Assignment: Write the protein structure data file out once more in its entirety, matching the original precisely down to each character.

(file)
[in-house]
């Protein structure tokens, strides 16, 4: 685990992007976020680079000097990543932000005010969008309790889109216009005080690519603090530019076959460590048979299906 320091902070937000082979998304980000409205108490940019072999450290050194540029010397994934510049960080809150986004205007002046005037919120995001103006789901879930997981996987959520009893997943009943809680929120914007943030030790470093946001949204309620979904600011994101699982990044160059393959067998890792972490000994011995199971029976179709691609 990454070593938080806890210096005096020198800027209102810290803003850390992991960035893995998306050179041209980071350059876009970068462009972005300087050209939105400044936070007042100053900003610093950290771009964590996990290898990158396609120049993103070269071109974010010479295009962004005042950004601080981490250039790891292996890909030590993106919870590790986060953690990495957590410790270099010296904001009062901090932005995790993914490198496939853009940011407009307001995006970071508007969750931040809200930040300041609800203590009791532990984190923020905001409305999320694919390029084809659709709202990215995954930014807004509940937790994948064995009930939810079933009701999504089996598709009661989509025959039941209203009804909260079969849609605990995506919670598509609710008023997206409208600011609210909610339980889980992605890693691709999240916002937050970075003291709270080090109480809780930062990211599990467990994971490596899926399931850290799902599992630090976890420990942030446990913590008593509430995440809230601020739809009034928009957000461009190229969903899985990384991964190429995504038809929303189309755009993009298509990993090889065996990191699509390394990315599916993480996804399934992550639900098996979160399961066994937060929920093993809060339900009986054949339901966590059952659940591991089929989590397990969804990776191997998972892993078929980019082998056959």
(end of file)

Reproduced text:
[in-house]
């Protein structure tokens, strides 16, 4: 685990992007976020680079000097990543932000005010969008309790889109216009005080690519603090530019076959460590048979299906 320091902070937000082979998304980000409205108490940019072999450290050194540029010397994934510049960080809150986004205007002046005037919120995001103006789901879930997981996987959520009893997943009943809680929120914007943030030790470093946001949204309620979904600011994101699982990044160059393959067998890792972490000994011995199971029976179709691609 990454070593938080806890210096005096020198800027209102810290803003850390992991960035893995998306050179041209980071350059876009970068462009972005300087050209939105400044936070007042100053900003610093950290771009964590996990290898990158396609120049993103070269071109974010010479295009962004005042950004601080981490250039790891292996890909030590993106919870590790986060953690990495957590410790270099010296904001009062901090932005995790993914490198496939853009940011407009307001995006970071508007969750931040809200930040300041609800203590009791532990984190923020905001409305999320694919390029084809659709709202990215995954930014807004509940937790994948064995009930939810079933009701999504089996598709009661989509025959039941209203009804909260079969849609605990995506919670598509609710008023997206409208600011609210909610339980889980992605890693691709999240916002937050970075003291709270080090109480809780930062990211599990467990994971490596899926399931850290799902599992630090976890420990942030446990913590008593509430995440809230601020739809009034928009957000461009190229969903899985990384991964190429995504038809929303189309755009993009298509990993090889065996990191699509390394990315599916993480996804399934992550639900098996979160399961066994937060929920093993809060339900009986054949339901966590059952659940591991089929989590397990969804990776191997998972892993078929980019082998056959």